This is the million-dollar question asked by both clients and colleagues. When will there be some “normalcy” in the market?
In the wake of the 9/11 attacks, we saw the Fed cut interest rates, followed by consequent increases in signed contracts. Median prices were stable for around six months, before rising 11% in the following year. Within two years, the market had experienced a full recovery (and then some).
The 2008 housing crisis was a different story in terms of the severity of the situation. Following the failure of Lehman Brothers, the number of signed contracts dropped almost 50%, and median prices were down by 10% in just the first three months.
The Fed cut interest rates again, and the government offered first-time buyer credits to incentivize consumers. Thanks in part to measures like these, within two years the number of signed contracts had reached their original level, and median prices were actually 8% higher.
Now, what sets these events apart from our current economic predicament? For starters, in the previous examples, there was an end in sight and a clear path forward.
The economic fallout from 9/11 was a reaction to a tragic, but isolated event. The 2008 housing crisis, while far-reaching in its negative effects, was not unprecedented. Like before, the Fed has cut interest rates – and the government has stepped in to offer emergency loans to eligible small businesses.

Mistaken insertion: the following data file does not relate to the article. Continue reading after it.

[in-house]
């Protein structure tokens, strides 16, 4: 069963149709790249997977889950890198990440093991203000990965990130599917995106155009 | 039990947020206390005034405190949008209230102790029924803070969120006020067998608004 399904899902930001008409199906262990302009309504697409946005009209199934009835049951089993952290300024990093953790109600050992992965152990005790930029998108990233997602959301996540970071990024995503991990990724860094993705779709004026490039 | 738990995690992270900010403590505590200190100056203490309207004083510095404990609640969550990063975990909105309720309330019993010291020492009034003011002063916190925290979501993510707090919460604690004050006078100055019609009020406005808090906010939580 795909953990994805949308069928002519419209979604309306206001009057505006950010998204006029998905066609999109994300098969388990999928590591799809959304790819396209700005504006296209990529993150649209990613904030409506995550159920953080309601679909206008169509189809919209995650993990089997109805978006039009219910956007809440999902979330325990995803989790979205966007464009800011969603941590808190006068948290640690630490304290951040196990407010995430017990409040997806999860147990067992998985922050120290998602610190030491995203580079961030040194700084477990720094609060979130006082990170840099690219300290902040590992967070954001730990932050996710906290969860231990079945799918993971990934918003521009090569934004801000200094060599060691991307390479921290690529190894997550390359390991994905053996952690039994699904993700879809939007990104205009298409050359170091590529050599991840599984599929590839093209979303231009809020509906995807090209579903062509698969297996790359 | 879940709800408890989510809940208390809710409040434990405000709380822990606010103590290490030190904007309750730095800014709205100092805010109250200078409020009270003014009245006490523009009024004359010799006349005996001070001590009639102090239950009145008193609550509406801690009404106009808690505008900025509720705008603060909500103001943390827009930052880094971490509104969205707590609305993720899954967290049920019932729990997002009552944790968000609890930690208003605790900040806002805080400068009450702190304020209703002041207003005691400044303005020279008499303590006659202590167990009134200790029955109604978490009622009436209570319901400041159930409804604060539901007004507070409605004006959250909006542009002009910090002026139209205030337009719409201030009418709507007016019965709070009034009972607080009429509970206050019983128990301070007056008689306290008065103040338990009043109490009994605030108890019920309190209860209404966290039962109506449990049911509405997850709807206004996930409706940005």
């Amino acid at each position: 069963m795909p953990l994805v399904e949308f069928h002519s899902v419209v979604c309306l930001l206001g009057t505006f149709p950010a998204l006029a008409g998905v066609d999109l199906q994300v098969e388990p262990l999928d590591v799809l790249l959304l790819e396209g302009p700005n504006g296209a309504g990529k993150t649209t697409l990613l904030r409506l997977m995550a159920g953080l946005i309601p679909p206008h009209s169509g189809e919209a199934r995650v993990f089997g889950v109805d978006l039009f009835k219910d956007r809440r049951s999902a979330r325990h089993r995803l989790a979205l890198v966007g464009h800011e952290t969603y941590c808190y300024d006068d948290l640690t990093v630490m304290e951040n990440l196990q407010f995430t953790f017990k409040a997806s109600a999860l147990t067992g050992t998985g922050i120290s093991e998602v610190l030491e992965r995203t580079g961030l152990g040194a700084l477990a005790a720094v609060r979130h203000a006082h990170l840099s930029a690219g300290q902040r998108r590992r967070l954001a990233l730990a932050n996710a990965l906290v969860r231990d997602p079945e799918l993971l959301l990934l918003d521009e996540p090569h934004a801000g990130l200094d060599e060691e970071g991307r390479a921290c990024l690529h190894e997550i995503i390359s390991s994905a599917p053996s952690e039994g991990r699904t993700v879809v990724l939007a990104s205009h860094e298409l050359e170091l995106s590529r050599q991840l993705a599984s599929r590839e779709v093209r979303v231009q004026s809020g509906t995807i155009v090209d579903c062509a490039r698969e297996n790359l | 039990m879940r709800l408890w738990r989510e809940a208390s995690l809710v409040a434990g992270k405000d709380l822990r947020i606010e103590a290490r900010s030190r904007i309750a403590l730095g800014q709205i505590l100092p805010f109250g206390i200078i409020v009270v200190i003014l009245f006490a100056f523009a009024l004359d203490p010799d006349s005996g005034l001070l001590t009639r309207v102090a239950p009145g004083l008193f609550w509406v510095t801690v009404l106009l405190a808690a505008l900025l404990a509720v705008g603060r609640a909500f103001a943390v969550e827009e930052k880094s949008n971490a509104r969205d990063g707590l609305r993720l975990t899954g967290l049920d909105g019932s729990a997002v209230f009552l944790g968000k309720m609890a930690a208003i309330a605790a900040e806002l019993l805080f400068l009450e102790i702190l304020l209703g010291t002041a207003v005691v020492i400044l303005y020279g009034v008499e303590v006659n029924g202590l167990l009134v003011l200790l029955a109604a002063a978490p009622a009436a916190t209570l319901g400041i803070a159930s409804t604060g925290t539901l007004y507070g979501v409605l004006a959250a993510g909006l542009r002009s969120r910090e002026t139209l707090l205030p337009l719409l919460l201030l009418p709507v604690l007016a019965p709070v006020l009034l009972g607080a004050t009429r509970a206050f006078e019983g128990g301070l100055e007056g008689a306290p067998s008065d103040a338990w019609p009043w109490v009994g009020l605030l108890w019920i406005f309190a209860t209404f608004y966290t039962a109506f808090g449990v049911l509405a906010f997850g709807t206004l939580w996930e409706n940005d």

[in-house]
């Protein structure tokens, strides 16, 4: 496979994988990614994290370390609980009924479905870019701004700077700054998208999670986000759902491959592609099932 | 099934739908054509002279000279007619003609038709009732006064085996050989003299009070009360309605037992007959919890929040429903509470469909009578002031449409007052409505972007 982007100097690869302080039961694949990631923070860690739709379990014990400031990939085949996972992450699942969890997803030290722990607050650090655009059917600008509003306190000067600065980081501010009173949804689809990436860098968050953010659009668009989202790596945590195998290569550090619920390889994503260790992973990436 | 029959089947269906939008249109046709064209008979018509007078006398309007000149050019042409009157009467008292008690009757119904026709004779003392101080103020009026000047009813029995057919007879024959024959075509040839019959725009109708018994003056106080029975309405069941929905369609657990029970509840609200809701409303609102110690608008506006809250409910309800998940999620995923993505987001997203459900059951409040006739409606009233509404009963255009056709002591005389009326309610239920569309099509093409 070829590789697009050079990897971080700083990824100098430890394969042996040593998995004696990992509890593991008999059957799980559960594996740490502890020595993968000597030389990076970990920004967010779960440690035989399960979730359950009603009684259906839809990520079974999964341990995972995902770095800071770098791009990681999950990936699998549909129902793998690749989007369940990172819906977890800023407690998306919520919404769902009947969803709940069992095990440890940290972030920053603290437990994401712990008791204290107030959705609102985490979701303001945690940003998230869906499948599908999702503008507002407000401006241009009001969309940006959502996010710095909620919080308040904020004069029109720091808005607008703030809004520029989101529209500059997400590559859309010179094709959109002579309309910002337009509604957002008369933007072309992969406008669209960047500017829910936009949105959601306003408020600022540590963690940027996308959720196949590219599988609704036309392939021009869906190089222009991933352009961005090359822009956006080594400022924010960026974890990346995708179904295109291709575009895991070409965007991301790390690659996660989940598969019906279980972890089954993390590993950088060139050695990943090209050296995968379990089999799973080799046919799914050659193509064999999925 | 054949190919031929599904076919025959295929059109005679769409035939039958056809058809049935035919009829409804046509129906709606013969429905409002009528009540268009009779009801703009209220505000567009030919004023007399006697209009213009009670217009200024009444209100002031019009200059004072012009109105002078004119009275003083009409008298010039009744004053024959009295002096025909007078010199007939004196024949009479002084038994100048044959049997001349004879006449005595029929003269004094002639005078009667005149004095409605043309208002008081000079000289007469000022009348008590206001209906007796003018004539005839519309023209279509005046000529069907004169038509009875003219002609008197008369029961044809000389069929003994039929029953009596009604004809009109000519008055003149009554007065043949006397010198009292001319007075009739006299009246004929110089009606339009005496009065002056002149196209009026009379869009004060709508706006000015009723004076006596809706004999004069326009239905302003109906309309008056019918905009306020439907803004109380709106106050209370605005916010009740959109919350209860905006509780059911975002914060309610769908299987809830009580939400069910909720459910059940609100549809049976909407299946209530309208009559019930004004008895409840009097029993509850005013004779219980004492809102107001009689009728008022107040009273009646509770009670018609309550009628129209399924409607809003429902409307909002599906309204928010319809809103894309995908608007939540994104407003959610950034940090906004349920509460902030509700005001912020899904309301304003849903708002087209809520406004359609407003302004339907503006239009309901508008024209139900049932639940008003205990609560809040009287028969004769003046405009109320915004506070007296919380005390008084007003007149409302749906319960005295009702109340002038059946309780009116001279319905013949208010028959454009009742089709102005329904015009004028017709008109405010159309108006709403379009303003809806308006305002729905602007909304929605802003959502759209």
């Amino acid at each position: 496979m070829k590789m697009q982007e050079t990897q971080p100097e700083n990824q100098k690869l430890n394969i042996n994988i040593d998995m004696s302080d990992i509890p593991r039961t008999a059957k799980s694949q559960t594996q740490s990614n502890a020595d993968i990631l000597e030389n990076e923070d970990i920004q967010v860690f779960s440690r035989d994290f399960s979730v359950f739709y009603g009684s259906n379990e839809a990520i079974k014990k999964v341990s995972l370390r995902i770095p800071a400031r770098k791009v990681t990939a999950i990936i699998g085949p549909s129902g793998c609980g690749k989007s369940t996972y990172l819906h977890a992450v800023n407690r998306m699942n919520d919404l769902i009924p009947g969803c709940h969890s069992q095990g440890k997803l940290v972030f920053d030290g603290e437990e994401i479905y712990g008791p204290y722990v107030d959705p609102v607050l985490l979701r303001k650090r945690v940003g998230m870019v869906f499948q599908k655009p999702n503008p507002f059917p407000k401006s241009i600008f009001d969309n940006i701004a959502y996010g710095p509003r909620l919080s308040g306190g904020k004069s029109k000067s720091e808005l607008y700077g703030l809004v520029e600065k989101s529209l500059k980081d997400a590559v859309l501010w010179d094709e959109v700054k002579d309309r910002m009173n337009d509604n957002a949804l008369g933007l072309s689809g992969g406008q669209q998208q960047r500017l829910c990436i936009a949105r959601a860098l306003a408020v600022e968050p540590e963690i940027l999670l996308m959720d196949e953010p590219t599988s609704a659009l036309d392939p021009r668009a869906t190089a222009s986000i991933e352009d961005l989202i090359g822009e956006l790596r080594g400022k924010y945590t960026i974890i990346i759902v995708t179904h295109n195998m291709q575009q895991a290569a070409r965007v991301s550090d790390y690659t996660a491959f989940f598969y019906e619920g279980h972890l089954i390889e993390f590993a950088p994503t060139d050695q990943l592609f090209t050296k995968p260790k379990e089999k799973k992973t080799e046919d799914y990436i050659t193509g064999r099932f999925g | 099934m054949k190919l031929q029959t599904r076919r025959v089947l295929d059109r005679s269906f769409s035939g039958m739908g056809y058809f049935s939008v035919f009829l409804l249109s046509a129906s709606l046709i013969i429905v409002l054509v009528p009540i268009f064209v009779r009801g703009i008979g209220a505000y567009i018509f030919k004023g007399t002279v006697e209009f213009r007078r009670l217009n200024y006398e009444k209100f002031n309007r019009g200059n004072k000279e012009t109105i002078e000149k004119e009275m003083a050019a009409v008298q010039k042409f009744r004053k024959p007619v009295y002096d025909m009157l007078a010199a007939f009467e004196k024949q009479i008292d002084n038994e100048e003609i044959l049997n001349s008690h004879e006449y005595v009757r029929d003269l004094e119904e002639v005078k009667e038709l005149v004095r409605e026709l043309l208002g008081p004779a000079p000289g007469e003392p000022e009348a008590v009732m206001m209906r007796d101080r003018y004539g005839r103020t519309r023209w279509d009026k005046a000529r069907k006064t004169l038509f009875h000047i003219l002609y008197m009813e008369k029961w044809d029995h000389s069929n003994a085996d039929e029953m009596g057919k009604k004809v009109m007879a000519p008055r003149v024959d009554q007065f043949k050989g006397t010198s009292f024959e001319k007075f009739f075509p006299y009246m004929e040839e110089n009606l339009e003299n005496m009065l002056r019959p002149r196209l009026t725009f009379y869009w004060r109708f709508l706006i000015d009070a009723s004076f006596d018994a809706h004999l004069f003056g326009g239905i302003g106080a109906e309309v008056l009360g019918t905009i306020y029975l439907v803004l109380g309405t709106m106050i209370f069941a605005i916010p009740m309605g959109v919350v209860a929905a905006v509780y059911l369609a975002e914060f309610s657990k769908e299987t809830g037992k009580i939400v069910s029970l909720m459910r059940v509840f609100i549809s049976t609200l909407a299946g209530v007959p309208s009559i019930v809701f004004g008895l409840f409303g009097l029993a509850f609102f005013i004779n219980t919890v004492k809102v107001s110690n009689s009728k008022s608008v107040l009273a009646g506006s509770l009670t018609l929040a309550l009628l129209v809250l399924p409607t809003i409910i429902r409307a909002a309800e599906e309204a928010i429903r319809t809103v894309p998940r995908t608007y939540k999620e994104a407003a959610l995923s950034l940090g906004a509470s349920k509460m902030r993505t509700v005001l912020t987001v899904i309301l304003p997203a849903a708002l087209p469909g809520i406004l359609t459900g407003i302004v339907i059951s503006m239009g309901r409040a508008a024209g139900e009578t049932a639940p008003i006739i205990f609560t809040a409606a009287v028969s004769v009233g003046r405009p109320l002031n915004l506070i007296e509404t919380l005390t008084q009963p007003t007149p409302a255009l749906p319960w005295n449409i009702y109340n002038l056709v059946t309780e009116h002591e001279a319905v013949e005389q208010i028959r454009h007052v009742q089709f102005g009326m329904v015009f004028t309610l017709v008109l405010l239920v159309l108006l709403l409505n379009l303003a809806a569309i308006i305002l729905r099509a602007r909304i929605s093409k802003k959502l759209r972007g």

What makes this global pandemic so difficult to predict is the sheer uncertainty of what is coming next. Industry experts have expressed that if the coronavirus turns out to be short-term severe disruption, buyers are unlikely to see deep price cuts for a prolonged period of time.
This assumes a broader reopening of the U.S. economy in a shorter period. As business and the economy reopens, consumer confidence will rise and employment opportunities will follow. It is then we could see a normalization of the residential market.
If you have questions during this time, please reach out. I would love to be a resource to anyone in the lending space who is looking for feedback on their current approach.